Kenyan is facing a 1.7 million tonnes shortage of Irish potatoes thus pushing the price of the commodity up by at least 25 percent.
The shortage, which has been linked to over-reliance on uncertified seeds has forced hotels and other potato traders to depend on imports.
The hospitality industry is the most affected and households which make potato chips and crisps thus reason behind increased prices foods.
However, the national government says that in a bit to make the country self-sufficient, farmers must use certified seeds to increase production.
A bag of potatoes now costs 5,800 shillings in Nairobi up from 3,500 shillings.
A plate of chips that was going for 50 shillings is now being sold at 80 shillings in most hotels and restaurants across Nairobi. Some eateries which sold a plate of chips for 100 shillings have increased the price to 150 shillings.
Agriculture Cabinet Secretary Mwangi Kiunjuri said that by 2020, the ministry is working on ensuring that the deficit is met by 2020 through ensuring that farmers use certified seeds.
In 2017, the Kenya Plant Health Inspectorate Service (KEPHIS) and potato breeders introduced a total of 53 new varieties of Irish potatoes that were said to have met the required standards set by the international fast food joints.
To date, the total production of basic seed is at 6,700 metric tonnes, short of the 30,000 metric tonnes required.
Once done, farmers can harvest 10 tonnes of potatoes, up from 4.4 tonnes and equivalent to 88 bags from one hectare.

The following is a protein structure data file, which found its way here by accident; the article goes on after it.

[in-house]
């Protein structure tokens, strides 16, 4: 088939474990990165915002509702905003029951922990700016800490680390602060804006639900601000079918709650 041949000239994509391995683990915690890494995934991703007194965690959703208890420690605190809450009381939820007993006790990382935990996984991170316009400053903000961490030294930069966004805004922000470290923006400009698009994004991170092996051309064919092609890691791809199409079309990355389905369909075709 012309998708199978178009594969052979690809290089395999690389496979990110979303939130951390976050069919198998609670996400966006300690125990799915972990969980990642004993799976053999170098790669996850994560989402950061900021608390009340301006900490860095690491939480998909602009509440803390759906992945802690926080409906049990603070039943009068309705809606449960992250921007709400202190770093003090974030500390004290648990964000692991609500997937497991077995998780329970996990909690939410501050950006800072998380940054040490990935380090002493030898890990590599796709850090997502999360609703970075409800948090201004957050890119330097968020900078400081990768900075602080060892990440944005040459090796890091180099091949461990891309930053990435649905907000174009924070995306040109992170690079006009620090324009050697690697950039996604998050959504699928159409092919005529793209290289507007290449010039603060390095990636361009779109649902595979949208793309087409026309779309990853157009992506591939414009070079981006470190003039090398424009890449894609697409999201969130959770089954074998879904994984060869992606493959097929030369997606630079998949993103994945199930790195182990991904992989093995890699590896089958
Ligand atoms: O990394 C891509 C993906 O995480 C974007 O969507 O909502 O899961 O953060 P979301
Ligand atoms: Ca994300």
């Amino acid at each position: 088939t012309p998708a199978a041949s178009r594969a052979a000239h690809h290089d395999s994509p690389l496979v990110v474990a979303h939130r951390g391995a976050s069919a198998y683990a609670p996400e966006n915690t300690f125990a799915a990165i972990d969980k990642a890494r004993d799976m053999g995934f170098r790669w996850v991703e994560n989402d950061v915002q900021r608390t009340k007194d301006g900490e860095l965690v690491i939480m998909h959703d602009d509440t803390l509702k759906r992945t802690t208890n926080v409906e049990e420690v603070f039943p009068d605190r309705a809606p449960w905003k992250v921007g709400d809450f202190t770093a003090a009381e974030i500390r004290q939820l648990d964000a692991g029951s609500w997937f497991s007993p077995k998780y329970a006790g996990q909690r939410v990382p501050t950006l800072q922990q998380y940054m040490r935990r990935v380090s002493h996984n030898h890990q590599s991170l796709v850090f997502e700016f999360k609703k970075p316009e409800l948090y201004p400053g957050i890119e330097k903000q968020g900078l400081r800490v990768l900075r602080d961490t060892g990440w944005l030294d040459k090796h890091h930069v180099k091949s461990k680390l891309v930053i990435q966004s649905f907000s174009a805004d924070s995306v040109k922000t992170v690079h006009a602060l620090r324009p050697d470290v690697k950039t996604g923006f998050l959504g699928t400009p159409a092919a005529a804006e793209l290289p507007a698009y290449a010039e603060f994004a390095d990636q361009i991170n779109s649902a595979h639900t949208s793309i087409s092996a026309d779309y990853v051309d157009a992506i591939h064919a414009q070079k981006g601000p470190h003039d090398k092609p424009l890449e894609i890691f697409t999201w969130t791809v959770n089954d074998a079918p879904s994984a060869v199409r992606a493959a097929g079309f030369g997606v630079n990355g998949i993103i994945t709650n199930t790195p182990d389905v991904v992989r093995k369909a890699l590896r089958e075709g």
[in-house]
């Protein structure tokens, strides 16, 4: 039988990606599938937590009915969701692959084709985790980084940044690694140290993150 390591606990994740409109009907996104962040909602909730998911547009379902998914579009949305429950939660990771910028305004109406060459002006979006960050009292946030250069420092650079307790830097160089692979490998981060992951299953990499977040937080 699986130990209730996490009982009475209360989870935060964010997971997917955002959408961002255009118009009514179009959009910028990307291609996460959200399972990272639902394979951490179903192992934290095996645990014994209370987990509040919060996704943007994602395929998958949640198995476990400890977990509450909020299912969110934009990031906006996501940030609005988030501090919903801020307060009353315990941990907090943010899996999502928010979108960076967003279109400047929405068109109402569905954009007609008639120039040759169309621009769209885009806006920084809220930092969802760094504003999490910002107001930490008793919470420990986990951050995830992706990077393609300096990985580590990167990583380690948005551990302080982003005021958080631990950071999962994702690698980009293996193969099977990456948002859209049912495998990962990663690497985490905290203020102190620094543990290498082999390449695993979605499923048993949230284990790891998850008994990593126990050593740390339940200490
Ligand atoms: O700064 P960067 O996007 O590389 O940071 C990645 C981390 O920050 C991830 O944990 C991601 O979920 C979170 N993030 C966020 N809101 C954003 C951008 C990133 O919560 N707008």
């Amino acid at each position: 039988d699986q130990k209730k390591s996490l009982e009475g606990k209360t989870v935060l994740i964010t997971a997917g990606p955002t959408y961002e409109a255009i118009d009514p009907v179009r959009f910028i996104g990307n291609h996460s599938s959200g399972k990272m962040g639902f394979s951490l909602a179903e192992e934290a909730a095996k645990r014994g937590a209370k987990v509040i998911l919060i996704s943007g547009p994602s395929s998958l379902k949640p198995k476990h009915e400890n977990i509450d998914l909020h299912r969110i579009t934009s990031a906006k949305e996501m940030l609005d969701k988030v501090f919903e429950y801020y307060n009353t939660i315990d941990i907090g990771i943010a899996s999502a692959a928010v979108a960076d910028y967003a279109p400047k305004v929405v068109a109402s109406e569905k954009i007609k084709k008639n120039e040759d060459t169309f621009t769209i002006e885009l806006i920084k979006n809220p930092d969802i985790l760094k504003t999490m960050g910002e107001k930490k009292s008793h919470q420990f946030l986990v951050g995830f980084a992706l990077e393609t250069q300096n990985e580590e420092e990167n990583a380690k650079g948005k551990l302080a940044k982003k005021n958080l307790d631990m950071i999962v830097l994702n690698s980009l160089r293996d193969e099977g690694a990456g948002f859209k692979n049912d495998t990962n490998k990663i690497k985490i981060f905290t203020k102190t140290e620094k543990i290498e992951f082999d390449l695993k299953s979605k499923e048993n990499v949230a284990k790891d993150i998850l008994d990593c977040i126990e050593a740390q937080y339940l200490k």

Available figures indicate that Kenya’s potato industry has an annual turnover of 46 billion shillings and supports livelihoods of over three million farmers.
Kenya produces an annual average of 1.3 million tonnes of Irish potatoes.
The list of potato seeds certified by the government include SARPO MIRA, MANITOU, SAVIOLA — all Irish potato seeds, imported by Danespo A/S and Agrico UA East Africa Ltd. These varieties are suitable for Timau, Tigoni, Molo, Narok, Bomet and Timboroa, Kenya’s key potato growing regions.
In 2017, Kenya imported potatoes worth 81.3 million shillings and back in 2012, Kenya signed an agreement with the Netherlands for the importation of Irish potatoes as Kenya looked to add value to its locally produced potatoes.
Irish potato is the second most important crop in Kenya after maize in terms of consumption. It is grown by nearly 500,000 small-scale farmers on 120,000 hectares and with an average yield of 7.7 tonnes per hectare.
It is grown by more than 800,000 farmers, generating more than 50 billion shillings in revenue for the country.
Distribution of production includes household consumption (10 percent), fresh potato markets (70 percent), seed potato (18 percent) and processing (2 percent). Per capita consumption in potato growing areas is 116 kilograms while in other areas it is 30 kilograms.
Although potato marketing from producers to traders is on a willing buyer-willing seller status, the traders are blamed for the low prices especially during harvesting time with producers always claiming that they are being exploited by the middlemen.
However, the fact that Irish Potato is planted at the same time by many farmers and harvested at the same period creates a temporary surplus. Due to its high perishability and inadequate proper storage facilities, farmers are forced to sell the produce at a throwaway price to get rid of it which in turn leads to great losses.